Guitar WorldJuly 2020
AS A FORM of popular music, instrumental guitar-based rock first found popularity in the early Sixties. A few years before that, with early practitioners of the form such as Duane Eddy, with his simple low-string melodic lines such as “Rebel Rouser,” and Link Wray, who gave us the feedback-laden “Rumble” (which featured one of the first uses of the power chord), the genre quickly took hold with young guitarists everywhere.
Its rudimentary style made it easy for almost any guitarist to quickly fret a few chords, play some simple melodies, add an effect like reverb and presto! — a tune was born. Across the pond in England, the Shadows reigned as instrumental kings for the first few years of the Sixties, beginning with their U.K. chart-topper “Apache” in 1960. The Shadows’ lead guitarist, Hank Marvin, with his Fiesta Red Fender Strat (he was the first musician in England to own one) — resplendent with its maple fingerboard and gold-plated fittings, not to mention its owner’s unique use of the vibrato arm — would influence an entire generation of British guitarists that followed in his wake, from Eric Clapton and Jeff Beck to Pete Townshend and David Gilmour.
“In the early days when we first started having hits, we obviously didn’t appreciate that we would in any shape or form be influential,” Marvin says today. “It was a bit later, around 1962, when we started to realize that a lot of bands that were appearing in Britain and other countries were copying us. That’s when we realized we were having an influence. On one hand, we were a bit of a catalyst in getting people to pick up guitar, bass, and drums, etc. On another, those who were already playing instruments, such as guitar, were turning around and wanting to play our style of music. That appreciation of the influence we had in the early Sixties was something we only came to understand more clearly as the years went by. People who were in heavy metal bands or blues bands, for example, we’d bump into them at an airport or some function, and they’d come up to us and say, ‘Man, you’re the reason I play guitar!’”
Meanwhile, the Shadows’ American “counterparts,” the Ventures — from Tacoma, Washington — hit the charts with their 1960 hit “Walk, Don’t Run,” which, in turn, ignited the inspirational fire for the burgeoning instrumental surf-rock scene. Repeatedly cited as the first surf-rock instrumental, Dick Dale and the Del-Tones’ 1961 tune “Let’s Go Trippin’” officially ushered in the first wave of instrumental surf-rock’s halcyon days. With its epicentre in Southern California, instro-surf soon spread across the country like wildfire.
The Chantays’ “Pipeline,’’ the Surfaris’ “Wipeout” and Dale’s furious follow-up, “Misirlou,” further secured the genre’s strong foothold. Hallmarks of instro-surf included sounds and tones that painted an aural picture of sun, surf, and sand. Fender guitars were everywhere, especially the Strat, Jazzmaster, and Jaguar, along with heaping helpings of spring reverb. The Ventures later switched to Mosrite guitars, using them for the first time on their 1963 album The Ventures in Space, while Marvin played U.K.-made Burns guitars from 1964 to 1970.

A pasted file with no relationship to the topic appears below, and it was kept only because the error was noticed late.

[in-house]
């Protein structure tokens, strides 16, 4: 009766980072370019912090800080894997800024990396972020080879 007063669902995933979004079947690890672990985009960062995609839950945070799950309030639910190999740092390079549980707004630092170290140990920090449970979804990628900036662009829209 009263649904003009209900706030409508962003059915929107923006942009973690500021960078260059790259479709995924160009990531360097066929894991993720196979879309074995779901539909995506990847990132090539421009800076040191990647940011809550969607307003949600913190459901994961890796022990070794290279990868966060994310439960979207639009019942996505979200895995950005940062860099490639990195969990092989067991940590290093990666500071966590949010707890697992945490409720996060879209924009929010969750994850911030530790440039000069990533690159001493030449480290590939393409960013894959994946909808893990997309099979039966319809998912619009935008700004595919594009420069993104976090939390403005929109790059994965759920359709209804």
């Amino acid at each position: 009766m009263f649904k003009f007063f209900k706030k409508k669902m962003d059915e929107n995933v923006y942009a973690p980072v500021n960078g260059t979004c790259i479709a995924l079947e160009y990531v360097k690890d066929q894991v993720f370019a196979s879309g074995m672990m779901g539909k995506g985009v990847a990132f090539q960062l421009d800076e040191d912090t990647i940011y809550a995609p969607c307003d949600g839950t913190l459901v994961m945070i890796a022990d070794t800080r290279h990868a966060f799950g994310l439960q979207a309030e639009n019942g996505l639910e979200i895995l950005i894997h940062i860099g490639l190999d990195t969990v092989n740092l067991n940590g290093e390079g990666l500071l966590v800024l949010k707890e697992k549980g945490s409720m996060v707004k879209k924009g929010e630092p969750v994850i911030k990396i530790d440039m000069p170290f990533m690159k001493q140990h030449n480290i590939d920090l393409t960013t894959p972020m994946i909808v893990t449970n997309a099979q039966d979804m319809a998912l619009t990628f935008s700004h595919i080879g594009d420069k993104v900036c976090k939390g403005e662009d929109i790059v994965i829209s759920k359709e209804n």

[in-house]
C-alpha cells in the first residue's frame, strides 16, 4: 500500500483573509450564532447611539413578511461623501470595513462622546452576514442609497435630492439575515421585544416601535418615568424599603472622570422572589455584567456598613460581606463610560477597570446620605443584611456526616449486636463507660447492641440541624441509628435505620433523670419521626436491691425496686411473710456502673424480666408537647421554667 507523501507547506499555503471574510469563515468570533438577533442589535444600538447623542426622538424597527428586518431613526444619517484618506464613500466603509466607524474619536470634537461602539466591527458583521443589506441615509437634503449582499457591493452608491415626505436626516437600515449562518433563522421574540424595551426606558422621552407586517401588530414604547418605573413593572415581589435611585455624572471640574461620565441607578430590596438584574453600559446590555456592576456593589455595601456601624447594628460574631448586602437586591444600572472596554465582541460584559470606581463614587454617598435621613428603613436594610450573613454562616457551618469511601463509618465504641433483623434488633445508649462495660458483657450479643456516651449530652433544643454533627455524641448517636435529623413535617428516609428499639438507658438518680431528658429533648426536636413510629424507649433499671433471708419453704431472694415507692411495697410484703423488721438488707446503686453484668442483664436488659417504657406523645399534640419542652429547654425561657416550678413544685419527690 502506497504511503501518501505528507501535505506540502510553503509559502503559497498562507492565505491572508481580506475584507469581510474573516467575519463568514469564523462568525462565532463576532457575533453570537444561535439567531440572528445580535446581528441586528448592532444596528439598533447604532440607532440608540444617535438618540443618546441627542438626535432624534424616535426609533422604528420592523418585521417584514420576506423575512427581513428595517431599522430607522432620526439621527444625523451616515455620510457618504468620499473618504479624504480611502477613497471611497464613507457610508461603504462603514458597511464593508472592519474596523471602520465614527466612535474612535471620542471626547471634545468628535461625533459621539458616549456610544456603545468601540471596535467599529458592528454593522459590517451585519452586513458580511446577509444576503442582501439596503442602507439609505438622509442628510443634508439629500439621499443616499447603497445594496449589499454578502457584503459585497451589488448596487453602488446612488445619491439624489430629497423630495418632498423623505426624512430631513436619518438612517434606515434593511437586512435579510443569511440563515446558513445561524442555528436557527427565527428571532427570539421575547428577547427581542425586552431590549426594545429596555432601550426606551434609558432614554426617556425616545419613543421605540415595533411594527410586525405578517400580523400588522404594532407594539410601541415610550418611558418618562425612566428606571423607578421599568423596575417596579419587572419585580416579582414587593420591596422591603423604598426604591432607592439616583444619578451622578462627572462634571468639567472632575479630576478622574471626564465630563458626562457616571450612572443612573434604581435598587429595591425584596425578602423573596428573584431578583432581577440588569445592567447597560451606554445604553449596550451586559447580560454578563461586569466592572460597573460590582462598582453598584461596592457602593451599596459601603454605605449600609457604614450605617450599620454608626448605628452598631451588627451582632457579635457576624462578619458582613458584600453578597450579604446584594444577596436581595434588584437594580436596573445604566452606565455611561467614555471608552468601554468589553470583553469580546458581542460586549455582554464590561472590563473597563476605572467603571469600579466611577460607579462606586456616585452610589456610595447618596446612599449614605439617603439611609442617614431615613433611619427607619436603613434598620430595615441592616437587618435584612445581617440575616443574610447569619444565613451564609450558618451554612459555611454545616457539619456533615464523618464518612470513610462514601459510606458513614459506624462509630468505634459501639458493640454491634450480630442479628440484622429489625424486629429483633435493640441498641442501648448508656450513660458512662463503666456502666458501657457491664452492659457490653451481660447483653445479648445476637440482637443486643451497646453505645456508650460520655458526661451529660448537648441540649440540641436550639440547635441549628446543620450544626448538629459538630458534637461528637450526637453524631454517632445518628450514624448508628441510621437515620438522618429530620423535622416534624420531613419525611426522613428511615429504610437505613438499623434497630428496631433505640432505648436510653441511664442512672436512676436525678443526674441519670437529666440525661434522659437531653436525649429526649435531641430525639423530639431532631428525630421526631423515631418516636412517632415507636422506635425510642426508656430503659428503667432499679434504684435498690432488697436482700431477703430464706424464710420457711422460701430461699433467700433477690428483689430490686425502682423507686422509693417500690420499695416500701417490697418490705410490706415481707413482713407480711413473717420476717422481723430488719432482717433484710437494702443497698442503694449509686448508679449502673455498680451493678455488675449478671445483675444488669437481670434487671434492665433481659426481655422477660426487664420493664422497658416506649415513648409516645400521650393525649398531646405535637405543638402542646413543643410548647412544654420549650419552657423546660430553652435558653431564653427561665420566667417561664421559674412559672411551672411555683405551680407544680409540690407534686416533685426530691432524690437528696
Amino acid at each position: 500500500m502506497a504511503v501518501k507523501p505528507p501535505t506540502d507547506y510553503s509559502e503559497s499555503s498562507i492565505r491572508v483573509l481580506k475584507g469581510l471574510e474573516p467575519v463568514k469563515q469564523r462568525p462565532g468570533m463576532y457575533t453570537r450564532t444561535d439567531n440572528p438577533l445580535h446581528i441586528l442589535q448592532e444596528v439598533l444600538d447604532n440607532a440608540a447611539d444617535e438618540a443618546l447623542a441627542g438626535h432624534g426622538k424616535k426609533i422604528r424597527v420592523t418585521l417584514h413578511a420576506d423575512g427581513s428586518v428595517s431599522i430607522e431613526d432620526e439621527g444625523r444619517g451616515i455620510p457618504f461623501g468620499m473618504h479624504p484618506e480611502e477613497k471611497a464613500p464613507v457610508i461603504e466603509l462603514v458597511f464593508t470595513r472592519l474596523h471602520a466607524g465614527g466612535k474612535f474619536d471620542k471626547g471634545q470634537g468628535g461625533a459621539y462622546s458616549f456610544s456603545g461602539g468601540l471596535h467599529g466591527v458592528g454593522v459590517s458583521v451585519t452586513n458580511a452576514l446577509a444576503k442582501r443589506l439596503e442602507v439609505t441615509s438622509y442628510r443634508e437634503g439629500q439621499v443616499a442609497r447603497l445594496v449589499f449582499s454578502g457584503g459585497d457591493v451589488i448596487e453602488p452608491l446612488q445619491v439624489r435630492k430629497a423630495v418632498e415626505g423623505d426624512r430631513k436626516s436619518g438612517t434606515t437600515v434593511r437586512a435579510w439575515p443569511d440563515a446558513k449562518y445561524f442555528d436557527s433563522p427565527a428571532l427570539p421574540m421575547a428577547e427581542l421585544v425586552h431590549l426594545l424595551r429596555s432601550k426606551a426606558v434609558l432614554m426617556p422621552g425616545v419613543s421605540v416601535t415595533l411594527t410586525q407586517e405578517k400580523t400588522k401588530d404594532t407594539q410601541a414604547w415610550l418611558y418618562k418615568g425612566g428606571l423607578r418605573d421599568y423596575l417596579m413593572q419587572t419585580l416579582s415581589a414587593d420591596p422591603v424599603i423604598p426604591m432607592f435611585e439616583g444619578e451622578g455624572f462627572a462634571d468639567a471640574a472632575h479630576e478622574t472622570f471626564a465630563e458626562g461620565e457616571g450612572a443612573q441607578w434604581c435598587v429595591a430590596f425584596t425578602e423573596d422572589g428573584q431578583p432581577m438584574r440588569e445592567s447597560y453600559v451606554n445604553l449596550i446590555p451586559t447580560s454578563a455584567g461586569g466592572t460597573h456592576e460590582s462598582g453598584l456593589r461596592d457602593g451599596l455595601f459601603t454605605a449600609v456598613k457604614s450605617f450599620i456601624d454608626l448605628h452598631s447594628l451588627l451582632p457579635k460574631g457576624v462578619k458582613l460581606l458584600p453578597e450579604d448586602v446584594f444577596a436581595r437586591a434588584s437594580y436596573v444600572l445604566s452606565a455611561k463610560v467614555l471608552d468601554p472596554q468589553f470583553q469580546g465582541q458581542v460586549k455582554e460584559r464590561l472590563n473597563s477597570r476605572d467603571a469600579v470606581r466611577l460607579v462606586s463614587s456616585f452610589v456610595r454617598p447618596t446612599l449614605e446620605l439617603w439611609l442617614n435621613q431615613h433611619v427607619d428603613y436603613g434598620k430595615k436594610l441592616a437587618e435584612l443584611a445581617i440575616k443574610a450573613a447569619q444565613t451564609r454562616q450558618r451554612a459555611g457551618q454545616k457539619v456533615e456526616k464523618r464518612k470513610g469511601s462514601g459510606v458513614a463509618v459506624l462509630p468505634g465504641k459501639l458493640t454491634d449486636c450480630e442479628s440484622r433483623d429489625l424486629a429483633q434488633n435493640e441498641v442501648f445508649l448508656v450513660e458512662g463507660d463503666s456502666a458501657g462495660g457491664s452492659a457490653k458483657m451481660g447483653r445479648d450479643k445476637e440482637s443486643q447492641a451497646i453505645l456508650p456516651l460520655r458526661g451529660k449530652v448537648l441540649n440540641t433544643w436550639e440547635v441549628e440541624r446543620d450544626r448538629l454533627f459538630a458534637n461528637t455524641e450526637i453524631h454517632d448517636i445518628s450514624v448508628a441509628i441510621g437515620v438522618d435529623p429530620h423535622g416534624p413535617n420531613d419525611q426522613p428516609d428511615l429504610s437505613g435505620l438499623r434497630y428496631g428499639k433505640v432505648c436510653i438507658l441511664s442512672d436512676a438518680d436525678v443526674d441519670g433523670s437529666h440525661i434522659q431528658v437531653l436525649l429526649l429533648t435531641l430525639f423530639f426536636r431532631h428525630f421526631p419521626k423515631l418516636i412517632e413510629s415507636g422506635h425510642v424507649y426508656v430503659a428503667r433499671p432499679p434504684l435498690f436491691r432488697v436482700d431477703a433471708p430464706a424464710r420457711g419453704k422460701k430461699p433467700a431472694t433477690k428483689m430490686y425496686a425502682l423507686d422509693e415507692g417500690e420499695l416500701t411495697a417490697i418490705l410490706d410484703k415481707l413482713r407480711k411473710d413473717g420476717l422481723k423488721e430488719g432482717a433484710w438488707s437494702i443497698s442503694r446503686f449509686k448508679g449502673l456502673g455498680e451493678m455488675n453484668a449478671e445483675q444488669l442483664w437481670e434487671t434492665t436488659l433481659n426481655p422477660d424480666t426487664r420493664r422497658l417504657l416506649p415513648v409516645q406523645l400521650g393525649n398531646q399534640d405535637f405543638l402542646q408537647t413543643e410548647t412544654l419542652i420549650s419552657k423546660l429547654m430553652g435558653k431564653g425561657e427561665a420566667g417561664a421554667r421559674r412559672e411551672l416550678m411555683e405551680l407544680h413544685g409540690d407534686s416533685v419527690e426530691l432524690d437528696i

“Many of the early surf instrumentals of the early Sixties weren’t just playing music without singing,” says Dave Wronski, guitarist with SoCal instro-surf rockers Slacktone. “They were, especially with the use of the Fender Reverb unit, creating music with other-worldly and non-linear spatial effects to create atmospheres, and/or sounds of nature, representations of wild ocean surf, volcanoes, car racing, etc.”
“The genre was incredibly diverse, with artists like Link Wray, Freddie King, Santo & Johnny, Dick Dale, the Ventures, Hank Marvin and others,” adds instrumental rock meister Joe Satriani. “They all showed the importance of melody over flash but never failed to impress with technical innovations. Not an easy feat in any genre! This approach built the foundation for future artists like myself.”
As the British Invasion began transforming the entire musical landscape in 1964, instro-surf’s popularity soon waned. “Penetration” by California combo the Pyramids would bookend the genre’s heyday. Gone to ground, the instrumental continued to evolve in the hands of guitarists such as Jeff Beck, Peter Green, Clarence White, Danny Kirwan, Lonnie Mack, and others who, although not primarily instrumental guitarists, featured instrumentals in their live and studio outings. This endured throughout the Seventies, when the Allman Brothers Band’s catchy, harmony-infused “Jessica,” Santana’s soulful “Europa (Earth’s Cry Heaven’s Smile),” Van Halen’s game-changing tapping opus “Eruption” and Jeff Beck’s jazz-fusion explorations on 1975’s Blow by Blow and 1976’s Wired expanded upon the instrumental template.
When the Eighties were in full swing, instrumental rock had morphed into a more virtuosic format. Gone was the simplicity of the early years where any guitarist, even a beginner, could pick his way through an instrumental. Now, a much more advanced and technical approach was at the fore, propelling the genre forward and outward into unlimited and untapped possibilities. What do we mean? Just give Steve Vai’s “The Attitude Song” a quick spin.
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